A new international study has found that people with recurrent depression have a significantly smaller hippocampus — the part of the brain responsible for forming new memories — than those with a first depressive episode or no depression.
“This large study confirms the need to treat first episodes of depression effectively, particularly in teenagers and young adults, to prevent the brain changes that accompany recurrent depression,” said Dr. Ian Hickie, co-director of the Brain and Mind Research Institute (BMRI).
The research, conducted by University of Sydney scholars at BMRI, is the largest international study to compare brain volumes in people with and without major depression. It highlights the need to identify and treat depression effectively when it first occurs, particularly among teenagers and young adults.
“This is another reason that we need to ensure that young people receive effective treatments for depression, a key goal of our Centre of Research Excellence in Optimising Early Interventions for Young People with Emerging Mood Disorder,” said Hickie.
Using magnetic resonance image (MRI) brain scans, and clinical data from 1,728 people with major depression and 7,199 healthy individuals, the study combined 15 datasets from Europe, the U.S. and Australia.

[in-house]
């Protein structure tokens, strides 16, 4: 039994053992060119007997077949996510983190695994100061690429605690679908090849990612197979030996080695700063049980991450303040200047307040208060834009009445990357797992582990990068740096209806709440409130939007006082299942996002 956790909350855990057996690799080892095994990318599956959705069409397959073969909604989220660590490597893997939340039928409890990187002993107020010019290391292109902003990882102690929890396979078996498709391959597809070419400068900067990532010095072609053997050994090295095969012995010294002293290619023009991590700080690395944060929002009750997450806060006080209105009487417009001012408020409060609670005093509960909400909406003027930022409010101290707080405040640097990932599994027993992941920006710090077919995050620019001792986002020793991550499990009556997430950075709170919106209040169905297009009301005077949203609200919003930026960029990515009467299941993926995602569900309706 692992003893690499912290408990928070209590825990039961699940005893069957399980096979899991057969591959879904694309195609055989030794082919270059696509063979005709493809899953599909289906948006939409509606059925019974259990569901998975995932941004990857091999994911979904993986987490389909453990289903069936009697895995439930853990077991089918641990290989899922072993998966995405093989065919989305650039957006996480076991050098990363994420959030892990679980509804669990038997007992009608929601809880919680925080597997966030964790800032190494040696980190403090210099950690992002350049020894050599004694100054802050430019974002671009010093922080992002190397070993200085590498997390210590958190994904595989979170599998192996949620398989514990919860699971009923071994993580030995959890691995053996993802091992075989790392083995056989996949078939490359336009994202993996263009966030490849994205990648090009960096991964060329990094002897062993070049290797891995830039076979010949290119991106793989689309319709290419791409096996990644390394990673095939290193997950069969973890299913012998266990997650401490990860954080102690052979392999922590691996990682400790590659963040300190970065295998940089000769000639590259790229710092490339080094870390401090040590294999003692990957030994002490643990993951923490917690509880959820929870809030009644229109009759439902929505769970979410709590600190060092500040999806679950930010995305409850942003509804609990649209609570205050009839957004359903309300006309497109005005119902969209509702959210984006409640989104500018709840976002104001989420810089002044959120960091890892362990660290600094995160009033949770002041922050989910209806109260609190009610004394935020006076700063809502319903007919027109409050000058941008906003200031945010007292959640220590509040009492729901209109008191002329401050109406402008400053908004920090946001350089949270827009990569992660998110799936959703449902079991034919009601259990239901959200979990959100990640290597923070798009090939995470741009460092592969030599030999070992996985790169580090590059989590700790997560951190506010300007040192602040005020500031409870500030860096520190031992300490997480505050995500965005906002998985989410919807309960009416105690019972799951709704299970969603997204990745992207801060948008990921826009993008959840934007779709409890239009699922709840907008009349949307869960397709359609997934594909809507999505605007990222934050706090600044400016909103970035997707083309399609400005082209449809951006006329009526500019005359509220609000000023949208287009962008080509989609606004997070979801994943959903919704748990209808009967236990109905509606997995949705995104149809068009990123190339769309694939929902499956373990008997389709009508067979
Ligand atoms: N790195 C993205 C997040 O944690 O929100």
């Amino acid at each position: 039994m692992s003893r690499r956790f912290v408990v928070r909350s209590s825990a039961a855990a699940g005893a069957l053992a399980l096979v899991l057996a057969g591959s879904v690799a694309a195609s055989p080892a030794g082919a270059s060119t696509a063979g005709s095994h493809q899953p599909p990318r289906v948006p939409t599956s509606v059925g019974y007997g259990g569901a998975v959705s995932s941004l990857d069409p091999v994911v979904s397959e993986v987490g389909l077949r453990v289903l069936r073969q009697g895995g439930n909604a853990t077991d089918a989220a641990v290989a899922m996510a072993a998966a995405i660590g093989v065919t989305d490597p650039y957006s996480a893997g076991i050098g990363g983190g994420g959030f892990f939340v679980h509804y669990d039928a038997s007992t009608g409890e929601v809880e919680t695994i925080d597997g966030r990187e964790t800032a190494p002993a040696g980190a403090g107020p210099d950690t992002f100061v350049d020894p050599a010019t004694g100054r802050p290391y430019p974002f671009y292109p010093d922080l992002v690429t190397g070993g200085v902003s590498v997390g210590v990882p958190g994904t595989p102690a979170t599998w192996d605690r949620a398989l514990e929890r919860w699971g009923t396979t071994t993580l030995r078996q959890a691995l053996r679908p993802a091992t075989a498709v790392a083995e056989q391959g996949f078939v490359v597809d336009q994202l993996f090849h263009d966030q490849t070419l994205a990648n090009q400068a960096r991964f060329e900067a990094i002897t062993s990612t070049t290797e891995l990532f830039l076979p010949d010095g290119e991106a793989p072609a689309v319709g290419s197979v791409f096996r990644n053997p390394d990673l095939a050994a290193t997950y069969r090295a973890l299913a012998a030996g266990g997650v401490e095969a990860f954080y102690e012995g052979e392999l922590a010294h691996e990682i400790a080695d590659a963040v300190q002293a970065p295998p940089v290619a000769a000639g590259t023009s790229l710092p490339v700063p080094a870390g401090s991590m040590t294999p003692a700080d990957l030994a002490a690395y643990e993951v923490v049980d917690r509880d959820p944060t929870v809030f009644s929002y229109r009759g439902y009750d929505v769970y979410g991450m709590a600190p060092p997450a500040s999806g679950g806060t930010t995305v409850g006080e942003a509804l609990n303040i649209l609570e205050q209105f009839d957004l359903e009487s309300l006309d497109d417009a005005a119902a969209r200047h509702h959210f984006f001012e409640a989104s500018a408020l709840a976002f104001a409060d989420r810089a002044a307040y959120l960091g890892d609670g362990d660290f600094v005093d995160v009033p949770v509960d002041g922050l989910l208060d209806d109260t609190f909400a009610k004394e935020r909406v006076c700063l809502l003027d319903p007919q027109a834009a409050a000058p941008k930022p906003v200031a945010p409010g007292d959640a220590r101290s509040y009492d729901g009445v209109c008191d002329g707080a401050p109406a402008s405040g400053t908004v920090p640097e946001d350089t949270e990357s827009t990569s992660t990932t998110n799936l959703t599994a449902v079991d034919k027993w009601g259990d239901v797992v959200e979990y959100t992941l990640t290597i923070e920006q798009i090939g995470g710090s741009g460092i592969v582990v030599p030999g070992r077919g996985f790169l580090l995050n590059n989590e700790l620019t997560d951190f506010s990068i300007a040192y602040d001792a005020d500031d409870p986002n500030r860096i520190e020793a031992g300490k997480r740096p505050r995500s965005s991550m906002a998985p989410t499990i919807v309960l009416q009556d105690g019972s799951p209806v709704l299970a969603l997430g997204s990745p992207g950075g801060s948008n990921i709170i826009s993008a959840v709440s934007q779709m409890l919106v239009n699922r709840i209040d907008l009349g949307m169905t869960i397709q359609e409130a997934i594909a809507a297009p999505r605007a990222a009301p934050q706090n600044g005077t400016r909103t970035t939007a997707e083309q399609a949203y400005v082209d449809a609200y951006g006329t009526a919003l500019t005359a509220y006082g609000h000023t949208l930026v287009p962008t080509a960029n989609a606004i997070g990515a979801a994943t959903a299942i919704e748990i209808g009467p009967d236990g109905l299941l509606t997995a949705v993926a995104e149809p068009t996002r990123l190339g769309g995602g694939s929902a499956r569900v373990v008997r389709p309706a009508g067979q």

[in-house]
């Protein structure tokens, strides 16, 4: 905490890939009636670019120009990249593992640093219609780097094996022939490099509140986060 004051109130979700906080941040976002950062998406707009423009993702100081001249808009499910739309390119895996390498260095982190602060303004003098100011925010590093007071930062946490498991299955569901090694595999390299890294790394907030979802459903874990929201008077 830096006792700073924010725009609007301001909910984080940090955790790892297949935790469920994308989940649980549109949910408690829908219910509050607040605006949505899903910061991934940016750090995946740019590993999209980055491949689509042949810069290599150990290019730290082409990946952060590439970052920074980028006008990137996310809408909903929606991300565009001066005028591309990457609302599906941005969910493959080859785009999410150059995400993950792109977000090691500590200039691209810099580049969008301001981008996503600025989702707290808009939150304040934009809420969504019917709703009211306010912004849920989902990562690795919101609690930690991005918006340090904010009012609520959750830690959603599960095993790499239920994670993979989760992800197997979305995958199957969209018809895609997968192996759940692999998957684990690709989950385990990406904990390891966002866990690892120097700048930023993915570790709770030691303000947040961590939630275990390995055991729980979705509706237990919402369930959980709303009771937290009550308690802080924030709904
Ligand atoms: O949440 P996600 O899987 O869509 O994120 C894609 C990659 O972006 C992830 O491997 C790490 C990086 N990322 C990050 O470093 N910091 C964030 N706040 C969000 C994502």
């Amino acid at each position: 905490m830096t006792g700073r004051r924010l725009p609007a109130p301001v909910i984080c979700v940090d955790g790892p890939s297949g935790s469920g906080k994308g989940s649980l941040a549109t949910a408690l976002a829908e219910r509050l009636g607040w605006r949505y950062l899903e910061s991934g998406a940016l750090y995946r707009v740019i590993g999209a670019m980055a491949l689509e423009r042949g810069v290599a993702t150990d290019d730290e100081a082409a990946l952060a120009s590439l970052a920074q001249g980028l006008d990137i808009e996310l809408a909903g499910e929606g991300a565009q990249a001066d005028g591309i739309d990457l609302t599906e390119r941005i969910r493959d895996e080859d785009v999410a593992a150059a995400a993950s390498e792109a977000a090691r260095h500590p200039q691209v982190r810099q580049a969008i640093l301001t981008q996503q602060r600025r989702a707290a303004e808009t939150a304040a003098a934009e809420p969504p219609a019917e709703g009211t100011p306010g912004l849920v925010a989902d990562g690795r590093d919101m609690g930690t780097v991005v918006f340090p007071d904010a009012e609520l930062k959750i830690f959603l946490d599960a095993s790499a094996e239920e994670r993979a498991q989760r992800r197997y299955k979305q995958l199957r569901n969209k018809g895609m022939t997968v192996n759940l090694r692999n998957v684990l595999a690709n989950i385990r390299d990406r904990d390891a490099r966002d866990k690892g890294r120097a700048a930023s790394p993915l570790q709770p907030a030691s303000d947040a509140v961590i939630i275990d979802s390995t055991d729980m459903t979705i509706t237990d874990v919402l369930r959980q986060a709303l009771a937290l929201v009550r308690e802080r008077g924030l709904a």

The findings show that people with an early age of onset of major depression (occurring before the age of 21 years) have a smaller hippocampus than healthy individuals, consistent with the notion that many of these young people go on to have recurrent disorders. Of all the study participants with major depression, 65 percent had recurrent episodes.
However, people who had a first episode of major depression (34 percent of study subjects with major depression) did not have a smaller hippocampus than healthy individuals, indicating that the changes are due to the adverse effects of depressive illness on the brain.
“These findings shed new light on brain structures and possible mechanisms responsible for depression,” said Associate Professor Dr. Jim Lagopoulos of the BMRI.
“Despite intensive research aimed at identifying brain structures linked to depression in recent decades, our understanding of what causes depression is still rudimentary. One reason for this has been the lack of sufficiently large studies, variability in the disease and treatments provided, and the complex interactions between clinical characteristics and brain structure.”
“Clearly, there’s a need for longitudinal studies that can track changes in hippocampal volume among people with depression over time, to better clarify whether hippocampal abnormalities result from prolonged duration of chronic stress, or represent a vulnerability factor for depression, or both,” Lagapoulos said.
The findings are published in the journal Molecular Psychiatry.
Source: University of Sydney